The Shadow of the Gloomy East/Chapter 5

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CHAPTER V
 
The Poisoners
 

THE drama of life has its own laws everywhere. In the palaces of princes and bankers and in the thatched cottages of the peasants. Hatred, treason, revenge, betrayed love, criminal instincts are not confined to the towns; they are to be found in the little villages, lost in the wilderness, the mountains or marshes. There still remain visible traces of dark paganism or Mongolian psychology, of a nomad, of the destroyer and annihilator who exterminates for the sake of extermination and destruction.

More often than not the drama ends with a stab of the knife or a hit with an axe or club. But this method of settling accounts causes police intervention, court inquiry and sentence, and the man breathing with vengeance employs other means: he invokes the assistance of the "viedunya," an old woman who boasts expert knowledge of all kinds of poisons.

These Russian village Locustas are excellent botanists, and the science—gradually falling into desuetude—of the various peculiarities of different grass leaves, herbs, flowers, and roots, is being carefully preserved among the "witches." These women roam the fields, deserts, and forests the whole year round—except perhaps during the most severe winter months—gathering the healing or death-dealing plants and those required for various practices of witchcraft.

Such vegetable poisons as strychnine, conine, nicotine, atropine, or morphia, the poison of putrid meat (cadaverine, putrescine), the poison of special viper glands, spiders, frogs, the poisonous germs of tetanus and other bacteria, parasites of the sylvan plants or bogs—all these are known to the "viedunyas," the heirs of pagan lore.

The science of poisoning is kept a most profound secret, and handed over as a tradition from one witch to the other, usually her nursling and pupil. It often happens—sometimes it seems almost a necessity—that the witches are deaf and dumb, either from their birth or rendered so by the "viedunya," who either kidnaps a child somewhere, or obtains it from some poor illiterate peasant family for the horrible profession.

The poisoners employ besides for their practices human hair, powdered glass, or bovine or piscatory gall.

The poison is administered in food or drinks, or else a knife is poisoned, with which the victim is accidentally cut; or the victim is drugged in his sleep, the pillows having been sprinkled with venomous liquid, or the deadly plant is introduced into the pillows and acts through its vapours.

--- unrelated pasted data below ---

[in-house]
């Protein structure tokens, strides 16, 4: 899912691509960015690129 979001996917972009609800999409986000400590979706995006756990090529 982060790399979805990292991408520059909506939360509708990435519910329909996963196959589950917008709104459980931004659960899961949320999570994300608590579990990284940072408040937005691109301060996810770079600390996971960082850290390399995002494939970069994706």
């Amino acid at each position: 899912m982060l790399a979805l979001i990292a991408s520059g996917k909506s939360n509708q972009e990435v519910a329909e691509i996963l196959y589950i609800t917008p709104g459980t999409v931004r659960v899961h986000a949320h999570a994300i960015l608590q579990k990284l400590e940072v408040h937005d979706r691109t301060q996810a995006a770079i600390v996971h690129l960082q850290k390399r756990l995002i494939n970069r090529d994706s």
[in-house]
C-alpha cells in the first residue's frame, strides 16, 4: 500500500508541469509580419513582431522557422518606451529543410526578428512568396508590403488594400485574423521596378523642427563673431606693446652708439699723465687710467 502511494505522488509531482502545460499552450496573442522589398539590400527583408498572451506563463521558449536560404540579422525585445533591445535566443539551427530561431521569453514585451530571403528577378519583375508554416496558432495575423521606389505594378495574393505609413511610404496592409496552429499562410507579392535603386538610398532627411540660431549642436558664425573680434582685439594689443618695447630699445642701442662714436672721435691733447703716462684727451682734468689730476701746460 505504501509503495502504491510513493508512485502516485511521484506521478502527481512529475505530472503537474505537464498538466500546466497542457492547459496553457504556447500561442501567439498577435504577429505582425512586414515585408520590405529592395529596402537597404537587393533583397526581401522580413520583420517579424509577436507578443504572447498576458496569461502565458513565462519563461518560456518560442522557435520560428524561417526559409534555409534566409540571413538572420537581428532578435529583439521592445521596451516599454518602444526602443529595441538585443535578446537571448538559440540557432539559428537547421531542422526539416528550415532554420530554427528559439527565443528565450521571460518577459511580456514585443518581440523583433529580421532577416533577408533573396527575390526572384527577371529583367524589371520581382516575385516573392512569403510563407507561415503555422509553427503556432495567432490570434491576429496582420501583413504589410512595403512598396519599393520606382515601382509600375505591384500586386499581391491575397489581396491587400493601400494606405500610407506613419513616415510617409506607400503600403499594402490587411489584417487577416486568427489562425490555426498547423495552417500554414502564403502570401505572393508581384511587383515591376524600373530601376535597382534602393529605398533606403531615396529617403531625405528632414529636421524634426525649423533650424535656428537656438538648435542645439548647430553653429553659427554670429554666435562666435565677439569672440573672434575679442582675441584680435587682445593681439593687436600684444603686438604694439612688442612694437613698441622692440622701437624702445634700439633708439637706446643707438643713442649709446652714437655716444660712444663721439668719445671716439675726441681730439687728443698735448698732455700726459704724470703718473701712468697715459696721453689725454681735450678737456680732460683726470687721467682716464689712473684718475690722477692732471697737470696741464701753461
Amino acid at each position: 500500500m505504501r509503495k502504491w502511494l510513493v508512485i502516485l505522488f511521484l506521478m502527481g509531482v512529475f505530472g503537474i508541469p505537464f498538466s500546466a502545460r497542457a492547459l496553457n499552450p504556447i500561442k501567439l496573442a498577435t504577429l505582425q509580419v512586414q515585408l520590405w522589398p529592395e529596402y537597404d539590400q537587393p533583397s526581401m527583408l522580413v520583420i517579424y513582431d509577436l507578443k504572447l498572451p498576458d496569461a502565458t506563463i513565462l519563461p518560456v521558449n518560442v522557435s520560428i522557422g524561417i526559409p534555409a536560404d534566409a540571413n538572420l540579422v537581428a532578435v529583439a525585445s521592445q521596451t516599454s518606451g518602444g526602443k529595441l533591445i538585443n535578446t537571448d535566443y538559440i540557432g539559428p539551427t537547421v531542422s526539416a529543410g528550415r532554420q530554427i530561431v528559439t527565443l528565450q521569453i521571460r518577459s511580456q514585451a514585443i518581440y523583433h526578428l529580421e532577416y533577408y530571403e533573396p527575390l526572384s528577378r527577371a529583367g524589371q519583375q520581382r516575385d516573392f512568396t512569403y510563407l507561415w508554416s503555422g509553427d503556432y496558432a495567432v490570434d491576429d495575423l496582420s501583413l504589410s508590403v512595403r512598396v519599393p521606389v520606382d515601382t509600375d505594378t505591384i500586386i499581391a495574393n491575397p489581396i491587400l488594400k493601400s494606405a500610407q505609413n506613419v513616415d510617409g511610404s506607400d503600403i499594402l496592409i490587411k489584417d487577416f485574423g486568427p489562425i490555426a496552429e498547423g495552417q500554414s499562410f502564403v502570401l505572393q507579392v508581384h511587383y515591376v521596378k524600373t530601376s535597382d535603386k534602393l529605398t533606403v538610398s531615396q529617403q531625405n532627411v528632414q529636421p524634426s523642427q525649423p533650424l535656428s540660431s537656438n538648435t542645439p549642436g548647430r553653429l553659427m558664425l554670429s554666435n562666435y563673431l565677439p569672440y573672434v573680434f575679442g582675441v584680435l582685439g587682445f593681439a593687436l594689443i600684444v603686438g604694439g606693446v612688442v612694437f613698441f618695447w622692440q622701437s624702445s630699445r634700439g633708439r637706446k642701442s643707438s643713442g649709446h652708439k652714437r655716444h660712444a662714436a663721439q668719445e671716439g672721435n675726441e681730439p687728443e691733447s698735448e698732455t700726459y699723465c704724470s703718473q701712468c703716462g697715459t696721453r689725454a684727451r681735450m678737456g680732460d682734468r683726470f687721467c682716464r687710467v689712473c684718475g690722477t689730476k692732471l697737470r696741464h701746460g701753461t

When, during the first Russian Revolution, I was sentenced to imprisonment for two years, which I spent in Siberia, I saw a woman poisoner who had been condemned to fifteen years' hard labour for a series of crimes. She was an elderly, lean, blackhaired, sinister-faced hag, with her eyes always cast down. Her movements were slow and lazy; there was something of a wild animal in the cautiousness of her gait and the manner in which she turned her head. It was only rarely that she lifted her eyes, but when she did so, I was struck with the heavy, immovable glare of those black pupils which pierced into the very soul. The woman's name was Irene Gulkina. How many agonies of human beings, tossed in pain and fear, slain by her terrible and sinister science, had been looked upon by those apparently calm eyes? What thoughts rested in that head, so gravely and deliberately moving upon the long thin neck?

She was a grand criminal. The courts discovered twenty victims killed by this "viedunya" in various districts, for the poisoners naturally cannot remain in one place, but after each crime move away somewhere else, appeasing the suspicious with money and gifts.

All of a sudden the news spread throughout the prison that a new crime committed by this woman had been detected. One of the courts in Southern Russia proved that the heirs of a certain rich proprietor entered upon their heritage with the benevolent assistance of Gulkina, the proprietor and several direct heirs having been put out of the way. Further developments followed quickly, till one day an order reached the prison authorities demanding that the woman be sent back from Siberia to the South of Russia.

Her manner seemed to become even more profound, grave, and slow. She ceased lifting her eyes altogether and to address anybody.

The other inmates of the prison cell understood that Gulkina knew that she would be condemned to death. Meanwhile she spent all the day in the prison yard, walking with her head downcast and gazing obstinately upon the ground.

"She is being tormented by a mortal terror." the prisoners explained to me, "It's always the case with those who know they are going to be hanged."

At last the day appointed for her removal to Russia approached. The night before the "viedunya" fell ill; bathed with sweat and writhing with pain, she quickly lost strength and fainted. She was brought round and fell asleep. At an early hour of the morning the guard noticed that she was lying in an unnatural position. The prisoner was dead.

The great criminal had inflicted upon herself the just penalty of her crimes with the aid of some poison grass she discovered while walking in the prison yard and scouring the ground. A few leaves of this were found in the little knot twisted together in her handkerchief.